When this happens, the lining of the gut becomes full of tiny holes, like swiss cheese, or a leaky bucket. In many places, the lining of the gut is just one cell thick, so leaky gut or ‘intestinal permeability‘ can easily happen.
If you have been dealing with a ton of food sensitivities, and seem to be getting more sensitive to more foods all the time, it could be leaky gut. Instead of doing extensive allergy testing, we would recommend healing the gut, and sealing up those leaks.
The food is not the main problem: the problem is that the food you eat is escaping into the bloodstream and triggering an immune response, however we need to remove the most reactive foods from your diet while you heal, this can take as little as 6 weeks or as long as 6 months, it depends on how strictly you can follow the diet and the steps..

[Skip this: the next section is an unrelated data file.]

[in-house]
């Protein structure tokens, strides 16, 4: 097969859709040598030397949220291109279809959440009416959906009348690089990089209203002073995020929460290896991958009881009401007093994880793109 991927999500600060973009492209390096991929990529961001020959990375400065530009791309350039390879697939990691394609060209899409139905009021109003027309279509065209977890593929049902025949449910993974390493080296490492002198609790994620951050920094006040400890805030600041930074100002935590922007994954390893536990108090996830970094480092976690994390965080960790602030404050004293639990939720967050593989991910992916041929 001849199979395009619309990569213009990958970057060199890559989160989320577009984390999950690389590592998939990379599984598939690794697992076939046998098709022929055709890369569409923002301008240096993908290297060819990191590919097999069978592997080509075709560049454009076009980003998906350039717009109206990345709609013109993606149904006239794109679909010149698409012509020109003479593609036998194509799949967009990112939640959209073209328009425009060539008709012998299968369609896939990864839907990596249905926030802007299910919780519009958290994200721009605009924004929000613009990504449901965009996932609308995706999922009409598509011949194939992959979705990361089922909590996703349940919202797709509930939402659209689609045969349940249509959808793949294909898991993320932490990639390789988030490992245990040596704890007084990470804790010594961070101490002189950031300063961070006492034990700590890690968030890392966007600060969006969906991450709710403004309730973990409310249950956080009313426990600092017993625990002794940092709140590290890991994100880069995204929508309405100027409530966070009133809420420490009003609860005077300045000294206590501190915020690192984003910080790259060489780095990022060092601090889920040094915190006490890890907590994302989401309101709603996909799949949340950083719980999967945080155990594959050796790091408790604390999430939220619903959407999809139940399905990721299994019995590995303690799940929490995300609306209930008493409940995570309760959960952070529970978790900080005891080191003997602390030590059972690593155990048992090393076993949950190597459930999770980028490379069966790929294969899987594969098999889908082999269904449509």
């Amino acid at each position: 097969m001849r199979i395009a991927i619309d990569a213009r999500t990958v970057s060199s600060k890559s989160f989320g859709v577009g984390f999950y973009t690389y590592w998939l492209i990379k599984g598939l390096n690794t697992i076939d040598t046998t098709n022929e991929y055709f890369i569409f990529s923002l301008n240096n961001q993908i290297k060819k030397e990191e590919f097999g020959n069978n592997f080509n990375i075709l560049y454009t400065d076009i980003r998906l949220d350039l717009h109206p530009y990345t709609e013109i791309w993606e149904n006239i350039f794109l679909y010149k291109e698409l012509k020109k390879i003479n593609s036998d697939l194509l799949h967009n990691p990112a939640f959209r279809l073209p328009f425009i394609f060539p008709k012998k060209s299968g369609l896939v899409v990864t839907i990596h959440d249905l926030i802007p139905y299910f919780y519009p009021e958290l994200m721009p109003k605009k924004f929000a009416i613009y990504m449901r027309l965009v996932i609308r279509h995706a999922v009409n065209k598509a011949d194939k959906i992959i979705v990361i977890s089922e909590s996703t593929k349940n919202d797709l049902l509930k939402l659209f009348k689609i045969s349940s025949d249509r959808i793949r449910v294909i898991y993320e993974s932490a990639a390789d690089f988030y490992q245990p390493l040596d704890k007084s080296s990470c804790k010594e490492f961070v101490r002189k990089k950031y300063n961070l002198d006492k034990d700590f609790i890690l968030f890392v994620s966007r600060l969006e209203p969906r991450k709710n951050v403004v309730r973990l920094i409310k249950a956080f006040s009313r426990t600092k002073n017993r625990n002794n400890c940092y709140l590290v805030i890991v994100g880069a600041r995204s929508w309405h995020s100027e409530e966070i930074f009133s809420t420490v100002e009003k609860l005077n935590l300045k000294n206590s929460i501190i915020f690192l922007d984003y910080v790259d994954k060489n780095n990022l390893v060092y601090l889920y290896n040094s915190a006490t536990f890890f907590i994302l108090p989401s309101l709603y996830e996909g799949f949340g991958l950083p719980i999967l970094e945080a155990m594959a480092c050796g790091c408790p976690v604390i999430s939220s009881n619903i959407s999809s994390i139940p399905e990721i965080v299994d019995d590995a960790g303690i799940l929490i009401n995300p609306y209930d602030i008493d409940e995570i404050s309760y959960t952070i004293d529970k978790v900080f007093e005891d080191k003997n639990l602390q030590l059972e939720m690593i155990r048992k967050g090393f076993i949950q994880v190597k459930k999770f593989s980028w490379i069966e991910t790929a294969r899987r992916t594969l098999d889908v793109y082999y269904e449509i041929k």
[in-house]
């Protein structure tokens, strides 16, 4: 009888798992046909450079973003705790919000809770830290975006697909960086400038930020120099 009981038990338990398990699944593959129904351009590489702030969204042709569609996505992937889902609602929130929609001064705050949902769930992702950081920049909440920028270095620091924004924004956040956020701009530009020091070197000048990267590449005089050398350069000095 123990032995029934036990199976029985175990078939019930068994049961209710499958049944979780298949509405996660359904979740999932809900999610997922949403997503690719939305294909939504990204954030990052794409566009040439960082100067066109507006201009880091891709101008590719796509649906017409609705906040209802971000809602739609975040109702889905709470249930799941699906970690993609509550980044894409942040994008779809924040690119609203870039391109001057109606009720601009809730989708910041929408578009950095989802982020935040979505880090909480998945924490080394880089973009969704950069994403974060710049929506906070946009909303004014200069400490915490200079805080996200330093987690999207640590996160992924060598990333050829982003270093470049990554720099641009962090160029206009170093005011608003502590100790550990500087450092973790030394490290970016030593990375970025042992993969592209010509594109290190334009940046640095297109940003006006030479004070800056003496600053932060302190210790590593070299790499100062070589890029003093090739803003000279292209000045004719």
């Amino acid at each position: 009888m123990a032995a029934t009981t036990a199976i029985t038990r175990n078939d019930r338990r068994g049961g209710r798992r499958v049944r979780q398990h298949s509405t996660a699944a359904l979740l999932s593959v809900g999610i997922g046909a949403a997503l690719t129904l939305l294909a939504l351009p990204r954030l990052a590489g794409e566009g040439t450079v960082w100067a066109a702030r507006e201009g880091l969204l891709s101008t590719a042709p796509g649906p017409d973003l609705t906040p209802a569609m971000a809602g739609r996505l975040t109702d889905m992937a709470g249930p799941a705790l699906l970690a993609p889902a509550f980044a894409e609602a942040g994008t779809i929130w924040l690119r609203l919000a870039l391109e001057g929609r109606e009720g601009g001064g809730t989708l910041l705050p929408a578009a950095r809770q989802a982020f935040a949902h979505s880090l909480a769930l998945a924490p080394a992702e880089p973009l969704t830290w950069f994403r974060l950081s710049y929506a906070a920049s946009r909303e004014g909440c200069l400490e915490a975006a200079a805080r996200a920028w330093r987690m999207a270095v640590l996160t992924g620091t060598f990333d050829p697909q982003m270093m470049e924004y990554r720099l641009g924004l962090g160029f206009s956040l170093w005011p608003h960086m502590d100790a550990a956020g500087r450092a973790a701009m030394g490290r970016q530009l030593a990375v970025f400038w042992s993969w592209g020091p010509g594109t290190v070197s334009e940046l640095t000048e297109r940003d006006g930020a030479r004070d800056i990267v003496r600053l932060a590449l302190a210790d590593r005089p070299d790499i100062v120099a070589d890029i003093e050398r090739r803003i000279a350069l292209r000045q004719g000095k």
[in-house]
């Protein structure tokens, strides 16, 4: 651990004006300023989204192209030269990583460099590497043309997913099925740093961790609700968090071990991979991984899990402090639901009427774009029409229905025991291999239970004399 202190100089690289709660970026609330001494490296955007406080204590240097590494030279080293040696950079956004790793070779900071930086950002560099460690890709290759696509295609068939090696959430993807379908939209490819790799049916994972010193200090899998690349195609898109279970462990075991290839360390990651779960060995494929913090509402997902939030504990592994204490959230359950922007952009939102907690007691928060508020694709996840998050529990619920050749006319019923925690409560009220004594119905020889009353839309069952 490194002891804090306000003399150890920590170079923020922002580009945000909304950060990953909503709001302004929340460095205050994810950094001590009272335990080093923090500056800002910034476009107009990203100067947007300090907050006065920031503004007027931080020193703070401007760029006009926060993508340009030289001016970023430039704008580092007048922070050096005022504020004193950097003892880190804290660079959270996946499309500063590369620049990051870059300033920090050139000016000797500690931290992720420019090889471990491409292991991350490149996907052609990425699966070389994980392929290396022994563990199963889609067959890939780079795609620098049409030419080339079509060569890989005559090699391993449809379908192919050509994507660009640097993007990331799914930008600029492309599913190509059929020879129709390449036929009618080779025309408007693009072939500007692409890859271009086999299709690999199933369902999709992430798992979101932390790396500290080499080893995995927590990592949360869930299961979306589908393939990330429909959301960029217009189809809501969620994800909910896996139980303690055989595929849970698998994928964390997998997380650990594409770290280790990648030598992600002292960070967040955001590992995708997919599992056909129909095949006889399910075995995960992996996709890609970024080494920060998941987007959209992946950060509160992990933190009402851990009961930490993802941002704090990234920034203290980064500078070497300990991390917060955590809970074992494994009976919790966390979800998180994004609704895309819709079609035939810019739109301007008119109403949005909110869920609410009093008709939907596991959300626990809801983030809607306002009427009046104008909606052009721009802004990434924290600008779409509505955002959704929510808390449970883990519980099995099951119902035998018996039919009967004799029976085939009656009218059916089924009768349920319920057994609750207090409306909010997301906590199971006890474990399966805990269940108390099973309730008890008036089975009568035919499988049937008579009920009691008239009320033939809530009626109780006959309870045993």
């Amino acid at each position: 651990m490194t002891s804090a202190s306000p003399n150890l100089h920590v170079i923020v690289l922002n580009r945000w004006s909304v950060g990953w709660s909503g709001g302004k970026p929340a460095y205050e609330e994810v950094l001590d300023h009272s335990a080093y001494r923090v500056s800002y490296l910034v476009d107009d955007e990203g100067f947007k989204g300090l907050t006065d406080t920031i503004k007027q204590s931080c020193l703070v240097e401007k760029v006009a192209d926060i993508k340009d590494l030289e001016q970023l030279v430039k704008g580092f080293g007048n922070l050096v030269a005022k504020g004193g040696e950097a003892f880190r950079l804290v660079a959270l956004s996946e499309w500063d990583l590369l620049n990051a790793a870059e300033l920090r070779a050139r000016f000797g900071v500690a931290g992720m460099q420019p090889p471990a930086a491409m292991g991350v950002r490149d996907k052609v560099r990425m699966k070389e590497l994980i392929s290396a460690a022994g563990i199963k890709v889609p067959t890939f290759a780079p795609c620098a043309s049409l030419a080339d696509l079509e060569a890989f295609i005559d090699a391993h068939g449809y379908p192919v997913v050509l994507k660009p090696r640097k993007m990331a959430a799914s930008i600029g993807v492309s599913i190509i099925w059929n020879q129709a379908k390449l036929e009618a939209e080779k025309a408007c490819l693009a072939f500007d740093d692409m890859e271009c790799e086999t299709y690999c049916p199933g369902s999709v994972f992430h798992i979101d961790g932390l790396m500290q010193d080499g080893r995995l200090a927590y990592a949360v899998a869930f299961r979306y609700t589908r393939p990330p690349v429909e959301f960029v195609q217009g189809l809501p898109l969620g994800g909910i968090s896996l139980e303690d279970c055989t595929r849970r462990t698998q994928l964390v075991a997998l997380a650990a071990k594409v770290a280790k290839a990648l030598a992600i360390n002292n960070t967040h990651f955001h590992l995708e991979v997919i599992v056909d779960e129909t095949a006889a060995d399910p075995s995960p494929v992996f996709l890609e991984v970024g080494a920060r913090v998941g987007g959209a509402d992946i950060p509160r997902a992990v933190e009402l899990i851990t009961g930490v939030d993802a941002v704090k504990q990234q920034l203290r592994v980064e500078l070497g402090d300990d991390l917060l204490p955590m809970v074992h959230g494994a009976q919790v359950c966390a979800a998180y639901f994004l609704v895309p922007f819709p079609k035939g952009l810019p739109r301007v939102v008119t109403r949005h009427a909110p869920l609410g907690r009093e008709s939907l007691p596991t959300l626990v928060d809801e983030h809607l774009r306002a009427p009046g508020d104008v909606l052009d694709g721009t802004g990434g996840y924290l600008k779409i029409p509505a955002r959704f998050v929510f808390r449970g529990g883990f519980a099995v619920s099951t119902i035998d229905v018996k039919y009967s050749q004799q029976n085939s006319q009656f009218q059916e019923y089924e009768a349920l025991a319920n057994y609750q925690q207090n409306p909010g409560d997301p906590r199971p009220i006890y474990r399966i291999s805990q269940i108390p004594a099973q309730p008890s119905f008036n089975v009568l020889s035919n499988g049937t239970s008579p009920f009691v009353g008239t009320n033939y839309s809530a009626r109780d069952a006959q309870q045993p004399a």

Signs You May Have a Leaky Gut
Potential Causes of a Leaky Gut
Glutamine is key for helping to heal the lining of the gut. The Phase 1 Bundle contains glutamine as well as aloe vera and deglycyrrhizinated licorice which also help to heal the gut.
The HUG [HEAL UR GUT] PLAN is the ideal protocol if you have leaky gut for a few reasons:
3. Probiotic & Digestive Enzymes
A strong probiotic is also essential for supporting your immunity and restoring the balance of good bacteria in the gut.
4. Bone Broth
Bone broth is also very healing for the gut. Incorporating a cup or two of bone broth into your daily routine can be helpful. We have more information and a bone broth recipe here.